Video by BAL Productions, Interview by Alimala and Monica Salazar, filmed and edited by Peter Cairns // Mar. 22, 2011
Last week, we sat down with Almagul Menlibayeva (presented by Priska C. Juschka Fine Art) during the 5th Annual Art Dubai fair. Menlibayeva is a Kazakhstan-born artist who lives and works in Kazakhstan and Berlin. She creates a poetic blend of video and performance in a unique setting that brings together topics of Islamic cultural tradition and contemporary art, creating a language of so-called “Romantic Punk Shamanism” to present her view of her surrounding world and cultural history. Menlibayeva’s practice stems from her educational background in the Soviet Russian avant-garde school of Futurism, which she combines with a nomadic aesthetic of post-Soviet, contemporary Kazakhstan.
“My educational background is in the Soviet Russian avant-garde school of Futurism, which I combine with a nomadic aesthetic of post-Soviet, contemporary Kazakhstan – something that I have been exploring in recent years through my photographic and video work. I use specific ways of expression in modern and contemporary art as a vehicle to investigate my personal archaic atavism as a certain mystical anthropomorphism. In other words, I explore the nature of a specific Egregore, a shared cultural psychic experience, which manifests itself as a specific thought-form among the people(s) of the ancient, arid and dusty Steppes between the Caspian Sea, Baikonur and Altai in today’s Kazakhstan.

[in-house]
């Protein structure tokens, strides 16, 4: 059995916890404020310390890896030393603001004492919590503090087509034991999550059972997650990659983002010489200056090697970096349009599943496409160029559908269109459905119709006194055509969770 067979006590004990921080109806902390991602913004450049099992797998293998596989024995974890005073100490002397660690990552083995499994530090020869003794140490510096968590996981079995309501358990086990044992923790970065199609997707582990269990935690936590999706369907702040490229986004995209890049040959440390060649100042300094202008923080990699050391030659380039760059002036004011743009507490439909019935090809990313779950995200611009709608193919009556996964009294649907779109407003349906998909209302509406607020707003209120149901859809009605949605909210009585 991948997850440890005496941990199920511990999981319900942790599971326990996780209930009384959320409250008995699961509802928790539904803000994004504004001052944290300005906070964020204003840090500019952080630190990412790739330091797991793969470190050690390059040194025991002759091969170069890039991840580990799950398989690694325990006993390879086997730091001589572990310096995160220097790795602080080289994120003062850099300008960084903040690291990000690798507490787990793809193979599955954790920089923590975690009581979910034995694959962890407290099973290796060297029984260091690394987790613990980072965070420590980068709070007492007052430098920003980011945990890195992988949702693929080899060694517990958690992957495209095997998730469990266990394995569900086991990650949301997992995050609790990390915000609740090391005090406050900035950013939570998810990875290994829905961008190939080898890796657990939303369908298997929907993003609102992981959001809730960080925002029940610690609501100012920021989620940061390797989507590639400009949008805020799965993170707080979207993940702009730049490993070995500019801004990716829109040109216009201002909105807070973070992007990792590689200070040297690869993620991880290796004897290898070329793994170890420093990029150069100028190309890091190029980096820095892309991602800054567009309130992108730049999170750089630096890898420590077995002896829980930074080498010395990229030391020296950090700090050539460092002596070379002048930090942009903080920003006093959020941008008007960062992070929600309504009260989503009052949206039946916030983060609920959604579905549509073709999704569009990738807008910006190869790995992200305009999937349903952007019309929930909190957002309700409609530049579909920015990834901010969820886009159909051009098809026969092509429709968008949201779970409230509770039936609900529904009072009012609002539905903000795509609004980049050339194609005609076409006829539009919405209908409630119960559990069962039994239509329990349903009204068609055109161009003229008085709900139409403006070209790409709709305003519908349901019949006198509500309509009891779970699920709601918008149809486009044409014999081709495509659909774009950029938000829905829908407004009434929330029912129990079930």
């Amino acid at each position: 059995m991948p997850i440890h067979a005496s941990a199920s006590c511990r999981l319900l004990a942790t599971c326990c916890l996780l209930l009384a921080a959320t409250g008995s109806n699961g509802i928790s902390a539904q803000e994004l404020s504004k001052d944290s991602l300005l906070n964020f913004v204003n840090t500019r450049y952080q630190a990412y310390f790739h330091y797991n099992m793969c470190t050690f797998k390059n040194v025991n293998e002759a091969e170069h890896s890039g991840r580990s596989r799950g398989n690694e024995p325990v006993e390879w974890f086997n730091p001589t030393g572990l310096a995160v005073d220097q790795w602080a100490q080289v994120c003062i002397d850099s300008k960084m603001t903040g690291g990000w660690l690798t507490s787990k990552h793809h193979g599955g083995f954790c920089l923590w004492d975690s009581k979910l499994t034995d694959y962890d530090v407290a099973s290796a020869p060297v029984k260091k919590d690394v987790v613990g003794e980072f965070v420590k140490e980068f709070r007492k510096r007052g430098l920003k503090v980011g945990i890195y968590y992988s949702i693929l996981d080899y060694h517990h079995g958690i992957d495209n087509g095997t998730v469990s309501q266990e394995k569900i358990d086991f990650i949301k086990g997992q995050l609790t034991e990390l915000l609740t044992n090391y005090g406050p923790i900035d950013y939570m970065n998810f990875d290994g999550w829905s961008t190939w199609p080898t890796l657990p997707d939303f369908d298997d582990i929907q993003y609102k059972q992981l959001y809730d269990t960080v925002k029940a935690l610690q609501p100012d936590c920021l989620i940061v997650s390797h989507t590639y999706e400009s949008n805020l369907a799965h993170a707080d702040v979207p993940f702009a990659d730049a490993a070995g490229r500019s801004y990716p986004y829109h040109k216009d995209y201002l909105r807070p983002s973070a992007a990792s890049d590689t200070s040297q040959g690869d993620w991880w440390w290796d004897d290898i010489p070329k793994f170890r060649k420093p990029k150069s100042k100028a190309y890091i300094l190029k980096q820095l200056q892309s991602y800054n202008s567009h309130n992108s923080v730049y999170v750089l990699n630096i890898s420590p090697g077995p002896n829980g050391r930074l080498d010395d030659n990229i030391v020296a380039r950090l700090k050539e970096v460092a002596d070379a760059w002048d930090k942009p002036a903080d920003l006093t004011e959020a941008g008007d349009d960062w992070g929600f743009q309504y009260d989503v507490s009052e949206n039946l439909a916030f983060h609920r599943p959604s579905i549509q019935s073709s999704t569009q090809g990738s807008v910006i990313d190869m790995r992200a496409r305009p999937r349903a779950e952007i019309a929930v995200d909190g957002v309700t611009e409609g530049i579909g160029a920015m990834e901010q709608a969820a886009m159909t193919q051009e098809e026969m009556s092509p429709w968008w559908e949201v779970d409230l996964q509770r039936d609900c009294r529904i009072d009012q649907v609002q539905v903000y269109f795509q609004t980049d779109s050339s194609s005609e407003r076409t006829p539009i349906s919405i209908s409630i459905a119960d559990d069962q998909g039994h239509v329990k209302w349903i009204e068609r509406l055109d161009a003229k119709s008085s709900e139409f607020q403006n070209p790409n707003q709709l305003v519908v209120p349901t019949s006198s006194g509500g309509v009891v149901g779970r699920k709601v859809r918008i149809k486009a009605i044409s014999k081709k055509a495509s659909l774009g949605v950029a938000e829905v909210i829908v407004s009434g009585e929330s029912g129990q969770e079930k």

In the Russian language, Archaic Atavism is personalized as a being, which points to and creates a different meaning. We are not just speaking about an idea or archaic element in the collective subconscious of a people, but about the embodiment of our archaic atavism which becomes an active entity, just like a creature itself. Our archaic atavism is not just internalized, but also externalized. It is as if he has been awakened by the post-Soviet experience of the indigenous Kazakh people, who are becoming their own after 80 years of Soviet domination and cultural genocide. Suddenly he (Archaic Atavism) became interested in enculturation and in behavioral modernity. He also began to have entertaining dialogues with the transnational circulation of ideas in contemporary art. For this dialogue, I have chosen the medium of video and photography and like to work with the notion of memory and reality. My archaic atavism is interested in my video explorations in the Steppes and in post-Soviet Asia. By editing raw data and combining documentary and staged footage, I become his voice, enabling a cultural eхоdus from long oblivion. My work raises metaphysical questions such as Who am I? and Where shall I go?; this (psychic) experience and perspective marks my artistic language.”